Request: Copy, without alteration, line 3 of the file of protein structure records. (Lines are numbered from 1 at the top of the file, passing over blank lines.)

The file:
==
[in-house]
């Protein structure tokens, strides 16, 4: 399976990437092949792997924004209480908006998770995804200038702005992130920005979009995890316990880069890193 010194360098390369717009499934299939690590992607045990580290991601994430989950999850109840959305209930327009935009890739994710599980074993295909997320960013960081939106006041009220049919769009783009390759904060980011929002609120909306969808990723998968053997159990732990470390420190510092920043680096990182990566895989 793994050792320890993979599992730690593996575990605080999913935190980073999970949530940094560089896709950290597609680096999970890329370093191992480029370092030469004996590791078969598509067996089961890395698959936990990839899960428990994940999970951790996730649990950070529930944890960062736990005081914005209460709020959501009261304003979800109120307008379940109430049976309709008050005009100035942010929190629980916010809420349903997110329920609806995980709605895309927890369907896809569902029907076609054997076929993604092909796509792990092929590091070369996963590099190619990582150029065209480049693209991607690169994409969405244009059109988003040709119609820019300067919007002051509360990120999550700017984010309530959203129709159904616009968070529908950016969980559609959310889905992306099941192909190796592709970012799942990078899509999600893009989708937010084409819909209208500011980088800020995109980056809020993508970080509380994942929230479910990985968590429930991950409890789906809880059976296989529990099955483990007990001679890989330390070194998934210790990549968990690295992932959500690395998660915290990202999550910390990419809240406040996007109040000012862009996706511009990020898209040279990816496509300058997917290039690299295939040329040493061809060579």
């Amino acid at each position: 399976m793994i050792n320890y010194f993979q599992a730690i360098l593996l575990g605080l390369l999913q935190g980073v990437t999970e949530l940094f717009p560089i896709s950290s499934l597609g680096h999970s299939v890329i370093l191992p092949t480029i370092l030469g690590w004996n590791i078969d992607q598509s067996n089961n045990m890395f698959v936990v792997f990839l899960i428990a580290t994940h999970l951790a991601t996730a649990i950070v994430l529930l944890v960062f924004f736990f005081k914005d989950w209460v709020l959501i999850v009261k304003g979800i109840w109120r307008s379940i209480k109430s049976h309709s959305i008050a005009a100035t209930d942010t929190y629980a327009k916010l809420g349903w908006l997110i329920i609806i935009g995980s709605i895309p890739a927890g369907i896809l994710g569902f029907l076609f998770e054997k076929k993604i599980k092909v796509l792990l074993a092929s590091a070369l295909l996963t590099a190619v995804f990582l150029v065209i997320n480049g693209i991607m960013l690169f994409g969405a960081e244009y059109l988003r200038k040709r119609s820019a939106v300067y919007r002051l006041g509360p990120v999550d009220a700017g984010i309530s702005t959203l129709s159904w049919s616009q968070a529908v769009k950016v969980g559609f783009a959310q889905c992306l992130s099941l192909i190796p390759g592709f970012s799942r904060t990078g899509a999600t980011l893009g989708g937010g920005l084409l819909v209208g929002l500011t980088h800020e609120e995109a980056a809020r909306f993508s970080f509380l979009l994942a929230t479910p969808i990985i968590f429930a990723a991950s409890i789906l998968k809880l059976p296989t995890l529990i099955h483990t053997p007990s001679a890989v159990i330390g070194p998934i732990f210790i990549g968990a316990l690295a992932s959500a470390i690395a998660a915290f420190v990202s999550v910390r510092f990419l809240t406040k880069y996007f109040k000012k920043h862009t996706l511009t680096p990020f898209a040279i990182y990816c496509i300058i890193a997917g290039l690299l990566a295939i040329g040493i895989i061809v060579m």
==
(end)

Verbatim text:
């Amino acid at each position: 399976m793994i050792n320890y010194f993979q599992a730690i360098l593996l575990g605080l390369l999913q935190g980073v990437t999970e949530l940094f717009p560089i896709s950290s499934l597609g680096h999970s299939v890329i370093l191992p092949t480029i370092l030469g690590w004996n590791i078969d992607q598509s067996n089961n045990m890395f698959v936990v792997f990839l899960i428990a580290t994940h999970l951790a991601t996730a649990i950070v994430l529930l944890v960062f924004f736990f005081k914005d989950w209460v709020l959501i999850v009261k304003g979800i109840w109120r307008s379940i209480k109430s049976h309709s959305i008050a005009a100035t209930d942010t929190y629980a327009k916010l809420g349903w908006l997110i329920i609806i935009g995980s709605i895309p890739a927890g369907i896809l994710g569902f029907l076609f998770e054997k076929k993604i599980k092909v796509l792990l074993a092929s590091a070369l295909l996963t590099a190619v995804f990582l150029v065209i997320n480049g693209i991607m960013l690169f994409g969405a960081e244009y059109l988003r200038k040709r119609s820019a939106v300067y919007r002051l006041g509360p990120v999550d009220a700017g984010i309530s702005t959203l129709s159904w049919s616009q968070a529908v769009k950016v969980g559609f783009a959310q889905c992306l992130s099941l192909i190796p390759g592709f970012s799942r904060t990078g899509a999600t980011l893009g989708g937010g920005l084409l819909v209208g929002l500011t980088h800020e609120e995109a980056a809020r909306f993508s970080f509380l979009l994942a929230t479910p969808i990985i968590f429930a990723a991950s409890i789906l998968k809880l059976p296989t995890l529990i099955h483990t053997p007990s001679a890989v159990i330390g070194p998934i732990f210790i990549g968990a316990l690295a992932s959500a470390i690395a998660a915290f420190v990202s999550v910390r510092f990419l809240t406040k880069y996007f109040k000012k920043h862009t996706l511009t680096p990020f898209a040279i990182y990816c496509i300058i890193a997917g290039l690299l990566a295939i040329g040493i895989i061809v060579m």